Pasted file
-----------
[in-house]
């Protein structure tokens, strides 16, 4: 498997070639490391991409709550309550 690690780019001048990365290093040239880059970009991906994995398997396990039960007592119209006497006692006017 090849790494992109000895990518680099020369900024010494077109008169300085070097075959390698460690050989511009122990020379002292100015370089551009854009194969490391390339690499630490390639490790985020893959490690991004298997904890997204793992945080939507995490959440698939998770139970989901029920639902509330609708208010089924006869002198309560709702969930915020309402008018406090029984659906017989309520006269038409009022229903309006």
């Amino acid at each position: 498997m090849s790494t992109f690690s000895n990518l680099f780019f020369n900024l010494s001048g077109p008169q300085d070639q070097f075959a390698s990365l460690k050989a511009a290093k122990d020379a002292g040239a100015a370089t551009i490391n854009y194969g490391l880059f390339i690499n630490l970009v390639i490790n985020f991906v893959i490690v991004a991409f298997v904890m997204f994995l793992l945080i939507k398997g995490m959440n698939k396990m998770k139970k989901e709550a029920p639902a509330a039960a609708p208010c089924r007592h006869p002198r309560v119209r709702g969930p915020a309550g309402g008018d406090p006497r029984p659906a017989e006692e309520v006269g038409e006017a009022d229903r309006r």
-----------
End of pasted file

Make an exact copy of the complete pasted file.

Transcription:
[in-house]
């Protein structure tokens, strides 16, 4: 498997070639490391991409709550309550 690690780019001048990365290093040239880059970009991906994995398997396990039960007592119209006497006692006017 090849790494992109000895990518680099020369900024010494077109008169300085070097075959390698460690050989511009122990020379002292100015370089551009854009194969490391390339690499630490390639490790985020893959490690991004298997904890997204793992945080939507995490959440698939998770139970989901029920639902509330609708208010089924006869002198309560709702969930915020309402008018406090029984659906017989309520006269038409009022229903309006």
């Amino acid at each position: 498997m090849s790494t992109f690690s000895n990518l680099f780019f020369n900024l010494s001048g077109p008169q300085d070639q070097f075959a390698s990365l460690k050989a511009a290093k122990d020379a002292g040239a100015a370089t551009i490391n854009y194969g490391l880059f390339i690499n630490l970009v390639i490790n985020f991906v893959i490690v991004a991409f298997v904890m997204f994995l793992l945080i939507k398997g995490m959440n698939k396990m998770k139970k989901e709550a029920p639902a509330a039960a609708p208010c089924r007592h006869p002198r309560v119209r709702g969930p915020a309550g309402g008018d406090p006497r029984p659906a017989e006692e309520v006269g038409e006017a009022d229903r309006r």